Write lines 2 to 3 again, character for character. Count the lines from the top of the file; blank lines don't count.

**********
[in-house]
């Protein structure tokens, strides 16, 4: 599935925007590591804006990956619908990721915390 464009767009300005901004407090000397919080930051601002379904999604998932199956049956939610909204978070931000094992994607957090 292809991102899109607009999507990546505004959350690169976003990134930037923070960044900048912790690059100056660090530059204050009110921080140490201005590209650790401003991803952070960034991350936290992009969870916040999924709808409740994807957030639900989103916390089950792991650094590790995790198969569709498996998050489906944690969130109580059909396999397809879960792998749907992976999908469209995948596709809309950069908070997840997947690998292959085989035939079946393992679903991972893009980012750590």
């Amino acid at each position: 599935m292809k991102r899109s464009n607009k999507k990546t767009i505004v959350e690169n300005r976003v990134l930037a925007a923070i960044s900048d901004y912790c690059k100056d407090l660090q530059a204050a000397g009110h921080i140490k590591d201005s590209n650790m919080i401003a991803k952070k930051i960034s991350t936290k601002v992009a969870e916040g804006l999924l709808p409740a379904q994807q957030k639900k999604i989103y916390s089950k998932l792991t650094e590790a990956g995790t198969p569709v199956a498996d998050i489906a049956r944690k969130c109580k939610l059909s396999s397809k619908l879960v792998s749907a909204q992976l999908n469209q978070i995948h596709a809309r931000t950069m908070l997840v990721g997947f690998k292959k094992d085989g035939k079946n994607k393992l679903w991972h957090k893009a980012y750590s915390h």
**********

């Protein structure tokens, strides 16, 4: 599935925007590591804006990956619908990721915390 464009767009300005901004407090000397919080930051601002379904999604998932199956049956939610909204978070931000094992994607957090 292809991102899109607009999507990546505004959350690169976003990134930037923070960044900048912790690059100056660090530059204050009110921080140490201005590209650790401003991803952070960034991350936290992009969870916040999924709808409740994807957030639900989103916390089950792991650094590790995790198969569709498996998050489906944690969130109580059909396999397809879960792998749907992976999908469209995948596709809309950069908070997840997947690998292959085989035939079946393992679903991972893009980012750590």
């Amino acid at each position: 599935m292809k991102r899109s464009n607009k999507k990546t767009i505004v959350e690169n300005r976003v990134l930037a925007a923070i960044s900048d901004y912790c690059k100056d407090l660090q530059a204050a000397g009110h921080i140490k590591d201005s590209n650790m919080i401003a991803k952070k930051i960034s991350t936290k601002v992009a969870e916040g804006l999924l709808p409740a379904q994807q957030k639900k999604i989103y916390s089950k998932l792991t650094e590790a990956g995790t198969p569709v199956a498996d998050i489906a049956r944690k969130c109580k939610l059909s396999s397809k619908l879960v792998s749907a909204q992976l999908n469209q978070i995948h596709a809309r931000t950069m908070l997840v990721g997947f690998k292959k094992d085989g035939k079946n994607k393992l679903w991972h957090k893009a980012y750590s915390h």